Blog catch up time

  • February 1, 2017 10:07 pm

I realise I’ve really neglected my blog recently, instead I’ve just been adding recent photos to my Facebook page, but I’ve been missing writing, so it’s time for a quick update. Since my last blog in late Summer I continued photographing the bees, and had the pleasure of photographing this beautiful Common Carder bee, a species I had previously overlooked, but one that proved very photogenic. I hope to continue with the bee photography this year, once the weather gets warmer of course!

September - Common Carder Bee

In November I visited the fine city of Norwich to catch up with the wonderful Waxwings, a rather irregular Winter visitor from Scandinavia, always a real treat to see these punky birds with their stunning plumage and beautiful bell like trilling call. They are still around in a few places so watch out for them near any berry bushes you might find.

November - Waxwing

In December during a quick visit to the coast I found this lovely Grey seal, who was gently rolling down the sloping sand of the beach with each sleepy breath, rather comical but very peaceful to watch!

December - Grey Seal

Just lately I’ve been back on my local patch over at Redgrave and Lopham Fen, the Bearded Reedlings seem to have done very well this past year and there are lots around. After many years of trying I’ve finally started to get some nice images of them, so I’m really chuffed, it’s a real privilege to photograph these shy birds.

 

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The Roe deer are still around, and I had a wonderful chance encounter with this handsome Roe buck, notice his antlers are now in velvet.

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Thank you all for reading and for your continued support, I really appreciate it!

 

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Roe deer day

  • December 29, 2014 1:46 pm

Beautiful morning out on the fen today. I love this place in the winter, the sparking white blue of the frost contrasts with the golden morning sun on the reeds, always stunning to see. It wasn’t long before I came across lots of Fieldfares, and a trio of Roe deer grazing in the field adjacent to the path. I settled down in the hedgerow to watch them, a real treat to observe them simply going about their business.

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Interestingly the buck has just one antler. They cast them at this time of year, so their new antlers can grow throughout the winter in preparation for the breeding season next year.

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And finally, those Bearded reedlings are still giving me the run around! I don’t mind though, it’s always a pleasure to watch these little birds, even if just for a brief moment, before they flit away through the reeds.

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Nearly but not quite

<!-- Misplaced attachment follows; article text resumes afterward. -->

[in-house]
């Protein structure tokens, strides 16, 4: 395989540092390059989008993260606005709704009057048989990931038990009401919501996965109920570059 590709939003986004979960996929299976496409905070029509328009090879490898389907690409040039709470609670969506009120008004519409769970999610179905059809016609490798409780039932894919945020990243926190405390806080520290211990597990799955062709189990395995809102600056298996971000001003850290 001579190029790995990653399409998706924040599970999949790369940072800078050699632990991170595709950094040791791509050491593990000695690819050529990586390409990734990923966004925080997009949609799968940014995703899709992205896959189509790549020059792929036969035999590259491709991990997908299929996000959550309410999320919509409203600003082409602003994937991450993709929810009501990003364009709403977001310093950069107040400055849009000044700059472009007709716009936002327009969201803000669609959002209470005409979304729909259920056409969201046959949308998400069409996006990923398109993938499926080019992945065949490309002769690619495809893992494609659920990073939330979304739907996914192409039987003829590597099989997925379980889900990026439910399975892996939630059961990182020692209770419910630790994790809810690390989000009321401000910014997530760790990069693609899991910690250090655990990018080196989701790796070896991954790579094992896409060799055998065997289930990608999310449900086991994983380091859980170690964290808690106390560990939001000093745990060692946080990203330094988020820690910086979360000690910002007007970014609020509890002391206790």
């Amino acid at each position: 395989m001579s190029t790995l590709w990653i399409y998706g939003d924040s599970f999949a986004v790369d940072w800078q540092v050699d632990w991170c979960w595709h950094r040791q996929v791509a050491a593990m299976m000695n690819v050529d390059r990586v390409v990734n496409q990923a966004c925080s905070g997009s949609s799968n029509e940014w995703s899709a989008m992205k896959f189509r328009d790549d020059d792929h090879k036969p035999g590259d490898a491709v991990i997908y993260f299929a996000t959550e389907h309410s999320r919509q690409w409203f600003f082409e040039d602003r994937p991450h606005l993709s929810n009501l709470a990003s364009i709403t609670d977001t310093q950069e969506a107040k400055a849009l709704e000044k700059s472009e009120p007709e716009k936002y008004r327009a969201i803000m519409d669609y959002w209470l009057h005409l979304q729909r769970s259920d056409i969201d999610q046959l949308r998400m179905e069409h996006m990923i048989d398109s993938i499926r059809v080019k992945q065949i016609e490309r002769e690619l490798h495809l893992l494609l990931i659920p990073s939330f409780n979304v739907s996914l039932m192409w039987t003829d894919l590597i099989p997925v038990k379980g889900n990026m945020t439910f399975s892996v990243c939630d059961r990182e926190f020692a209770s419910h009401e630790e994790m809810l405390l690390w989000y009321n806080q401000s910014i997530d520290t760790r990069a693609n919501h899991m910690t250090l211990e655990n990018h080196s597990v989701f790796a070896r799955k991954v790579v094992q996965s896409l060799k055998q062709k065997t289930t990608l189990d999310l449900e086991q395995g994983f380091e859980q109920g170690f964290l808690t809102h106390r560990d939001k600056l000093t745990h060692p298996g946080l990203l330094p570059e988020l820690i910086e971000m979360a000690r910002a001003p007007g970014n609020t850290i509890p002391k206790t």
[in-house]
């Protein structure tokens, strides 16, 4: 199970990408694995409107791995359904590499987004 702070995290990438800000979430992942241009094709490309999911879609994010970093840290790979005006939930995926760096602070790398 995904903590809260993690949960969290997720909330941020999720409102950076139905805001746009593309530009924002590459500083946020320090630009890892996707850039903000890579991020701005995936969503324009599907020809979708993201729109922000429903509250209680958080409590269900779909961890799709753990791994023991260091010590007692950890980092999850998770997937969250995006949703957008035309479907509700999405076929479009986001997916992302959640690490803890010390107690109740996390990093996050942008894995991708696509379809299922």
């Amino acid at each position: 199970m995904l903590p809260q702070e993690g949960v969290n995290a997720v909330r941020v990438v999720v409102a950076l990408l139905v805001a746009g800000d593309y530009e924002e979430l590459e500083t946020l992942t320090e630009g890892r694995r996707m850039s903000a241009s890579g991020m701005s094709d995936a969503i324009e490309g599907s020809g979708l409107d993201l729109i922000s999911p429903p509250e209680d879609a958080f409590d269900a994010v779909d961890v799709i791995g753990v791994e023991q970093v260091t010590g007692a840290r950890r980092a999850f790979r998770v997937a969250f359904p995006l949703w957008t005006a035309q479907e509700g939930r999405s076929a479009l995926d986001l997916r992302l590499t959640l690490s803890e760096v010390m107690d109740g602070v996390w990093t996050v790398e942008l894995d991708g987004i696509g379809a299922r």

• December 6, 2014 2:12 pm

Someone very wise once said insanity is doing the same thing over and over again and expecting a different result. It’s true, and that’s what we do as wildlife photographers. We visit the same spot again and again, hoping for that one moment when it all comes together. The light, the subject – we wait for that one moment. Well that’s what I’ve been doing for several weeks now. Waiting on the Fen, for a special subject. This morning was a beautiful frosty start to the day, the first thing I see slinking through the crystallised grass is a Fox, sleek and handsome he stares at me when I squeak, and then bounces away as I try to turn the camera towards him. The frozen ground crunches underfoot, and the first golden light pours over the glistening white frost. The hedge is full of chattering Fieldfares, a pair of Swans glide overhead and two of the resident Roe deer watch shyly as I walk by.

Great reedmace, Typha latifoli, Bulrush, frost, Winter, Suffolk, December

 

Bracken, Pteridium aquilinum, covered in frost, Winter, December, Suffolk

 

I reach the spot and wait, an hour or maybe two goes by with nothing but the most fleeting of glimpses. I move on, and then there,  a movement. Two more, quite close, a flutter, a whistle, they flit on the top of the reeds, the birds I’ve been trying to photograph for weeks.

 

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Bearded tits. Not very well named really, they’re not a member of the tit family, and the male wears a rather dapper moustache rather than a beard. Anyway, they are special little birds, a regular, though elusive Winter visitor to the Fen. So here’s my nearly but not quite photo, they decided to perch momentarily on the same reed, meaning I couldn’t get both in focus, then they moved down into the reeds to feed, not allowing any other chances to get a clear view. Nearly, but not quite. I’ll keep trying!

 

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Bearded Tits

  • November 18, 2012 2:32 pm